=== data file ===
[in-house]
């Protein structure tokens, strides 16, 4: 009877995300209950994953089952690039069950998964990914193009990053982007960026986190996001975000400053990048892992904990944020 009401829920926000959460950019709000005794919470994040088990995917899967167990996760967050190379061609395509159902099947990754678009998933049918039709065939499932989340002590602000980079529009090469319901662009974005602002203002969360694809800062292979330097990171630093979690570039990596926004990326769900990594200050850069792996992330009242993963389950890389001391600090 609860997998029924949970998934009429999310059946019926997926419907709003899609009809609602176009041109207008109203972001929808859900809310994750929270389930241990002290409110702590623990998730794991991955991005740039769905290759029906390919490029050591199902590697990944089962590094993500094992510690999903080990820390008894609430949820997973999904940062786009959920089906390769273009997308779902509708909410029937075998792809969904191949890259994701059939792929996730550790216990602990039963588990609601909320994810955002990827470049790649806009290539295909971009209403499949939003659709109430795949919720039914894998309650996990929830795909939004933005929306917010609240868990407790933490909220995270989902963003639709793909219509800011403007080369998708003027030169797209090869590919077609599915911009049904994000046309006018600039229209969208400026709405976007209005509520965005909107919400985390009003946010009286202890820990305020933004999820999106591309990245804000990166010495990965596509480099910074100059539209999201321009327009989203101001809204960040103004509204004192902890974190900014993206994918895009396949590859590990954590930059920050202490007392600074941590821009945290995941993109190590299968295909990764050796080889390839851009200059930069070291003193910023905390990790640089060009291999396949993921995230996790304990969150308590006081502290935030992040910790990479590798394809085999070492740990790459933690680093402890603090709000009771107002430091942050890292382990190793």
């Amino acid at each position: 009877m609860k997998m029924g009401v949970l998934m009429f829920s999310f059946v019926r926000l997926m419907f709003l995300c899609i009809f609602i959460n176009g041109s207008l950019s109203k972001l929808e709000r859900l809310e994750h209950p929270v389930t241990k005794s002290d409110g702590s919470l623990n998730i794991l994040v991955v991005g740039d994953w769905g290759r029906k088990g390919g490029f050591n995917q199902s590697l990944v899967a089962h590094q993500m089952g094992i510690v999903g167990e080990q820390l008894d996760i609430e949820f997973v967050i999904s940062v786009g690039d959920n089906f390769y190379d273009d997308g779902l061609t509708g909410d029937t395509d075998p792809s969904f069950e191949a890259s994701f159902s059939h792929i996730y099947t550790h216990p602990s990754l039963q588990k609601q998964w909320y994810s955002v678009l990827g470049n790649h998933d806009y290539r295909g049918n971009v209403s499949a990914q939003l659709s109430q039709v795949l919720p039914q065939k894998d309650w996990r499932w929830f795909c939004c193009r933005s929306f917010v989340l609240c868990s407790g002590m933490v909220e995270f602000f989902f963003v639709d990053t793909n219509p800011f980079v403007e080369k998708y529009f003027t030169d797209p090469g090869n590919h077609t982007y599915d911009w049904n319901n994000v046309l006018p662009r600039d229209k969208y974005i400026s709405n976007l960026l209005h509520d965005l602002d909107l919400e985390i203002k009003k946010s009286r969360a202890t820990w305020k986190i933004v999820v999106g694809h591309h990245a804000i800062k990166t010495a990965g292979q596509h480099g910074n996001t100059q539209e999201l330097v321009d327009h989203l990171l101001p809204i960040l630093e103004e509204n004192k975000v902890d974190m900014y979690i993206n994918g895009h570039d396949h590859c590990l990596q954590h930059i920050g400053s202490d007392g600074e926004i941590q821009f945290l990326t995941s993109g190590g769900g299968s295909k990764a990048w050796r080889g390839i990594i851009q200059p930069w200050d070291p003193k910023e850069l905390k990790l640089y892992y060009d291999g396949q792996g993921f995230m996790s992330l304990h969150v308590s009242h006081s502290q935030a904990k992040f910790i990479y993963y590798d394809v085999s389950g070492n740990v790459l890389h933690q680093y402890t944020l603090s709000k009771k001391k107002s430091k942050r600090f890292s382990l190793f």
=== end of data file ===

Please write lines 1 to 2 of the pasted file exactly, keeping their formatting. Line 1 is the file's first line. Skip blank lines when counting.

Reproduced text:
[in-house]
């Protein structure tokens, strides 16, 4: 009877995300209950994953089952690039069950998964990914193009990053982007960026986190996001975000400053990048892992904990944020 009401829920926000959460950019709000005794919470994040088990995917899967167990996760967050190379061609395509159902099947990754678009998933049918039709065939499932989340002590602000980079529009090469319901662009974005602002203002969360694809800062292979330097990171630093979690570039990596926004990326769900990594200050850069792996992330009242993963389950890389001391600090 609860997998029924949970998934009429999310059946019926997926419907709003899609009809609602176009041109207008109203972001929808859900809310994750929270389930241990002290409110702590623990998730794991991955991005740039769905290759029906390919490029050591199902590697990944089962590094993500094992510690999903080990820390008894609430949820997973999904940062786009959920089906390769273009997308779902509708909410029937075998792809969904191949890259994701059939792929996730550790216990602990039963588990609601909320994810955002990827470049790649806009290539295909971009209403499949939003659709109430795949919720039914894998309650996990929830795909939004933005929306917010609240868990407790933490909220995270989902963003639709793909219509800011403007080369998708003027030169797209090869590919077609599915911009049904994000046309006018600039229209969208400026709405976007209005509520965005909107919400985390009003946010009286202890820990305020933004999820999106591309990245804000990166010495990965596509480099910074100059539209999201321009327009989203101001809204960040103004509204004192902890974190900014993206994918895009396949590859590990954590930059920050202490007392600074941590821009945290995941993109190590299968295909990764050796080889390839851009200059930069070291003193910023905390990790640089060009291999396949993921995230996790304990969150308590006081502290935030992040910790990479590798394809085999070492740990790459933690680093402890603090709000009771107002430091942050890292382990190793």